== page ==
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TuxMachines: Free IoT development and management platform adds Arduino

Wednesday 3rd of August 2016 07:48:14 PM

myDevices announced Arduino support for its web- and mobile-based, Raspberry Pi compatible “Cayenne” drag-and-drop IoT development and management platform.

Cayenne, with which developers, designers, and engineers can “quickly prototype and share their connected device projects,” has expanded support beyond the Raspberry Pi to Arduino boards, says myDevices. Billed as the world’s first drag-and-drop Internet-of-Things Project Builder, the currently free, still Beta-level Cayenne lets users remotely monitor and control IoT projects from the web, including via Android or iOS apps. According to myDevices, Cayenne has 40,000 users who have collectively tracked some 4 billion IoT events such as threshold alerts, sensor history items, and rules engine triggers.

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Phoronix: GNU Binutils 2.27 Released

Wednesday 3rd of August 2016 07:47:18 PM
Version 2.27 of GNU's Binutils has been released...

TuxMachines: Compact networking SBC runs OpenWrt on dual-core Cortex-A9

Wednesday 3rd of August 2016 07:46:10 PM

SolidRun launched an OpenWrt networking-focused ClearFog Base SBC with a Marvell Armada 38x dual-core -A9 SoC, dual GbE ports, SFP, and mikroBus expansion.

Last December when SolidRun launched its ClearFog Pro sandwich-style networking SBC featuring an Armada 38x-based computer-on-module, it also announced a lower-end ClearFog Base model that uses the same COM and was said to be “coming soon.” The ClearFog Base has finally arrived with a $90 price, down from $170 for the Pro. The price includes the cost of the COM, but not options including a microSD card, eMMC, or a power adapter.

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LXer: How To Remain (Mostly) Anonymous Online Using Linux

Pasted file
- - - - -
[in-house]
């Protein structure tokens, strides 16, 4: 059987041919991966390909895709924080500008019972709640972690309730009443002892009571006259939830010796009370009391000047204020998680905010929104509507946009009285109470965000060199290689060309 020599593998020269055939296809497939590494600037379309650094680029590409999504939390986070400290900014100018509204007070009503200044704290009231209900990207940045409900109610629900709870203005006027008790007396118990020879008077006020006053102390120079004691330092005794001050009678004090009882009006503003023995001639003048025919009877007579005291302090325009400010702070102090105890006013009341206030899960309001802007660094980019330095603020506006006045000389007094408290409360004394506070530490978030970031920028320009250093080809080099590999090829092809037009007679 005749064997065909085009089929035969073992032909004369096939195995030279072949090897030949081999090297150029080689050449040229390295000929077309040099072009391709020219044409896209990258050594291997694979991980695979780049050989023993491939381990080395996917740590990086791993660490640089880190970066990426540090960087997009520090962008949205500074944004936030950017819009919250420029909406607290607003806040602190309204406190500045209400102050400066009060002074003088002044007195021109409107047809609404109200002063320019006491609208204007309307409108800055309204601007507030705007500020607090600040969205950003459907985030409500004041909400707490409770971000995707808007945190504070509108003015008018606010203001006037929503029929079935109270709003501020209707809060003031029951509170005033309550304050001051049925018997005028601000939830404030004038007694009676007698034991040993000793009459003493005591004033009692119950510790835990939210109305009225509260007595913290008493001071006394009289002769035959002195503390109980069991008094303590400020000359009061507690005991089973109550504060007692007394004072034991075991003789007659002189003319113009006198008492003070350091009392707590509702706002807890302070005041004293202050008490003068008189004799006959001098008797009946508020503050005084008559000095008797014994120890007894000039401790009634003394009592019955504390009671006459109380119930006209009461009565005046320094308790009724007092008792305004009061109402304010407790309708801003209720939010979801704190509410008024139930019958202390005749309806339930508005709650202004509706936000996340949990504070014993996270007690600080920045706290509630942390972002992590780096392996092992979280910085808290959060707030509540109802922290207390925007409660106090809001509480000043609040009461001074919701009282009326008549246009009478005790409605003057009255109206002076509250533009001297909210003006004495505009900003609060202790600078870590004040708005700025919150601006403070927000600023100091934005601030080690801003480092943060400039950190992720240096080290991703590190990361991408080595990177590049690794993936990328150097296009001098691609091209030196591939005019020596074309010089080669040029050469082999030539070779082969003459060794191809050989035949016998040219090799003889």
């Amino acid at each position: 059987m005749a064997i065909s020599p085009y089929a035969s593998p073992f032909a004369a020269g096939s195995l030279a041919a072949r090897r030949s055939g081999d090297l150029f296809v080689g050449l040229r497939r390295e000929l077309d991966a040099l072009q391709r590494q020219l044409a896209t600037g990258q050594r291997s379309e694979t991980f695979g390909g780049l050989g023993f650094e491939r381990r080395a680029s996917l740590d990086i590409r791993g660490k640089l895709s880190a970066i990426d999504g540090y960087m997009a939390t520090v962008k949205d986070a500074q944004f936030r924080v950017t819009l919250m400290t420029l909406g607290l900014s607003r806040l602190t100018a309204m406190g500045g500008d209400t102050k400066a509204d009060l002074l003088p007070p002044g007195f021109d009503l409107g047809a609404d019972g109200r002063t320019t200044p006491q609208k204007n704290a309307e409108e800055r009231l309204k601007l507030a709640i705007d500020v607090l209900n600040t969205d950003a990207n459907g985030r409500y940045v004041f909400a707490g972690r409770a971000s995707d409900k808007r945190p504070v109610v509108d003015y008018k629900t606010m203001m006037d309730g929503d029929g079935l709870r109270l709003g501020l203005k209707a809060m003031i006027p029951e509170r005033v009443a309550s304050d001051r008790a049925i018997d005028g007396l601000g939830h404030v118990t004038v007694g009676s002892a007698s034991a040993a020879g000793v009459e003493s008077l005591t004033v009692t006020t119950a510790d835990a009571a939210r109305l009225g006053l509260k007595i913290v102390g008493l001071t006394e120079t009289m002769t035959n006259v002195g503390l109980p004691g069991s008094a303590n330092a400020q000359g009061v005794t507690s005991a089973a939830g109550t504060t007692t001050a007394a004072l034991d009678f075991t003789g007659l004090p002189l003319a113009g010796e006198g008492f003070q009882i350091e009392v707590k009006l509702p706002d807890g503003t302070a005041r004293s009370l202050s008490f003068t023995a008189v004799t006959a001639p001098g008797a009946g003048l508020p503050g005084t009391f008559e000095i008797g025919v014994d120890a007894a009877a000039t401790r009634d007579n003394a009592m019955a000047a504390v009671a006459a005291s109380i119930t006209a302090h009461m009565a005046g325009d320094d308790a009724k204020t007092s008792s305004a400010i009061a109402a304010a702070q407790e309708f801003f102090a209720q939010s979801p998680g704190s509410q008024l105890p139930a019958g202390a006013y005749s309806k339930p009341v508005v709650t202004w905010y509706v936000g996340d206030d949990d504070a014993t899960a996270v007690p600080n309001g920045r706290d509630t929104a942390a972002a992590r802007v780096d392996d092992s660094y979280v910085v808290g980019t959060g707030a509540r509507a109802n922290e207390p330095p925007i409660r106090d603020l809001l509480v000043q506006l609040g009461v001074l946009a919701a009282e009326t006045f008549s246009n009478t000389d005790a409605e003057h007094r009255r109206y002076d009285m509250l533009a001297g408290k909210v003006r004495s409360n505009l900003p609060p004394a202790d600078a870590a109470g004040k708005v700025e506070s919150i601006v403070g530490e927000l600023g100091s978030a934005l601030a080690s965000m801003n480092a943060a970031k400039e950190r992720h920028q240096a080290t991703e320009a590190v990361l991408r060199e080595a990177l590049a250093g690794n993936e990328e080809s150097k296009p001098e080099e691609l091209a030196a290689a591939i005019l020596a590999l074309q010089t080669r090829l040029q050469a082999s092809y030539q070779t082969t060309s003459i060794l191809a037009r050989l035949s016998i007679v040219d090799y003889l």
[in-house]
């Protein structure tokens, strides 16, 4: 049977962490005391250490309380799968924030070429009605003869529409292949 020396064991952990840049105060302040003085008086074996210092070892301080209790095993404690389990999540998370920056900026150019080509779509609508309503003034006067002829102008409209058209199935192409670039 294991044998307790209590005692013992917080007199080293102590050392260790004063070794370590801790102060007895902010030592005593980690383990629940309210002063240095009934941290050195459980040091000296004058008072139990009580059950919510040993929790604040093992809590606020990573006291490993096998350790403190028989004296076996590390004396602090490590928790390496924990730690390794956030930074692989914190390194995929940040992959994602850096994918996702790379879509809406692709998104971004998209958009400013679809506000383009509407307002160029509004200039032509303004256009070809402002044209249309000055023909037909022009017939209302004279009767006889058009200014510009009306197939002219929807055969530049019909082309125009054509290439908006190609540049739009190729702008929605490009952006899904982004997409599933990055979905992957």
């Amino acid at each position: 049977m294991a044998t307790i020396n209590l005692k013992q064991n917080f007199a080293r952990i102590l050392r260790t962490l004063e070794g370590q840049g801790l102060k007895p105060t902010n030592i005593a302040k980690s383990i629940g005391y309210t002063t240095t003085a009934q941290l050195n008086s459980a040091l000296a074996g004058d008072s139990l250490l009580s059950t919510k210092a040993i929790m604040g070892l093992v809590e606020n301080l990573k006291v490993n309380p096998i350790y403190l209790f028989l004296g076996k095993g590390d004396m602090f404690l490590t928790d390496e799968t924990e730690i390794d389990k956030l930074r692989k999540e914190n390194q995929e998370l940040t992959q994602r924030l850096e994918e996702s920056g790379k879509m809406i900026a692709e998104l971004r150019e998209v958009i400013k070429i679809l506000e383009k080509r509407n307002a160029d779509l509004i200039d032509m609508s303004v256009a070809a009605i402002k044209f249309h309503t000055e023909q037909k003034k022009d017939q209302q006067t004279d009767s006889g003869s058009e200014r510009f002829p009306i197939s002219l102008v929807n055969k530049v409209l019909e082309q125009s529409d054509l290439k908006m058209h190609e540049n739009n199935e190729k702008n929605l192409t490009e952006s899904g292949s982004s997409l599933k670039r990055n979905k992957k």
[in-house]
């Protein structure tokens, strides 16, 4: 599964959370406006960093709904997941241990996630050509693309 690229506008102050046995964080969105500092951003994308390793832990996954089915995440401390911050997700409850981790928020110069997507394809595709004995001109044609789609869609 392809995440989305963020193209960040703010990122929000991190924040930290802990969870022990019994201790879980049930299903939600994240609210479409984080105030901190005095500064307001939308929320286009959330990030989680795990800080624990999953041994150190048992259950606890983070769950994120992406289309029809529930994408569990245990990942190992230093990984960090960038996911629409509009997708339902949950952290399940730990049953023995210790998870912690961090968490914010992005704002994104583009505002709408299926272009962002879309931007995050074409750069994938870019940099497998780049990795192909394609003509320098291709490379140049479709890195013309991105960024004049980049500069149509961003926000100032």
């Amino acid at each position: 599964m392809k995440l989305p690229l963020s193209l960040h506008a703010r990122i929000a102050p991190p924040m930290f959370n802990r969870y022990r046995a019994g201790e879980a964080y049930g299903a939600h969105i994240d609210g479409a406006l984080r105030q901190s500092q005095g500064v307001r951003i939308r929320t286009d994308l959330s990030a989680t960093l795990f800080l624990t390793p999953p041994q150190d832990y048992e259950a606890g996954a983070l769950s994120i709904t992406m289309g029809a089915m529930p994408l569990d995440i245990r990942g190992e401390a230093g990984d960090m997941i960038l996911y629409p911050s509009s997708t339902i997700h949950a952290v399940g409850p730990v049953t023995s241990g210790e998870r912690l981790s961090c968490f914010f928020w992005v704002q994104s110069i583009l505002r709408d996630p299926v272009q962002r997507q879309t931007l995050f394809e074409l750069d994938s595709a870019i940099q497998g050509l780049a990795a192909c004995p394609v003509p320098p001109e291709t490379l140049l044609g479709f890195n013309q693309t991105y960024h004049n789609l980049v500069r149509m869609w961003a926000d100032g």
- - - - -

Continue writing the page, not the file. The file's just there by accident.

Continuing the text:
Wednesday 3rd of August 2016 06:48:22 PM
Living in the Age of Information that we live in today brings great convenience and benefit along with great risks. On the one hand, humanity has access to basically the entirety of information and knowledge known in existence at the mere few clicks of a button; but on the other hand, this great power in the hands of a nefarious few can cause great destruction and misery if taken too far. In this article, I'll guide you through the possible steps to secure your private information online.

LinuxInsider: Facebook Nurtures Open Source Projects in Incubator

Wednesday 3rd of August 2016 06:21:06 PM
Facebook last week launched its Incubator on GitHub in order to distribute its own open source software projects. Incubator serves as a testing ground for new open source projects from Facebook, which has open sourced almost 400 projects to date. New projects will be posted on Incubator pages to gauge community reaction and rate of adoption. To make the cut, projects have to get community pickup, have good documentation, be easy to integrate with other tools, and show good engagement between Facebook and the community.

Slashdot: Slashdot Asks: What's Your Computer Set-Up Look Like?

Wednesday 3rd of August 2016 05:52:48 PM

More in Tux Machines

Android/Google Leftovers

3 open source alternatives to Office 365

It can be hard to get away from working and collaborating on the web. Doing that is incredibly convenient: as long as you have an internet connection, you can easily work and share from just about anywhere, on just about any device. The main problem with most web-based office suites—like Google Drive, Zoho Office, and Office365—is that they're closed source. Your data also exists at the whim of large corporations. I'm sure you've heard numerous stories of, say, Google locking or removing accounts without warning. If that happens to you, you lose what's yours. So what's an open source advocate who wants to work with web applications to do? You turn to an open source alternative, of course. Let's take a look at three of them. Read more

Hackable voice-controlled speaker and IoT controller hits KS

SeedStudio’s hackable, $49 and up “ReSpeaker” speaker system runs OpenWrt on a Mediatek MT7688 and offers voice control over home appliances. The ReSpeaker went live on Kickstarter today and has already reached 95 percent of its $40,000 funding goal with 29 days remaining. The device is billed by SeedStudio as an “open source, modular voice interface that allows us to hack things around us, just using our voices.” While it can be used as an Internet media player or a voice-activated IoT hub — especially when integrated with Seeed’s Wio Link IoT board — it’s designed to be paired with individual devices. For example, the campaign’s video shows the ReSpeaker being tucked inside a teddy bear or toy robot, or attached to plant, enabling voice control and voice synthesis. Yes, the plant actually asks to be watered. Read more

Security News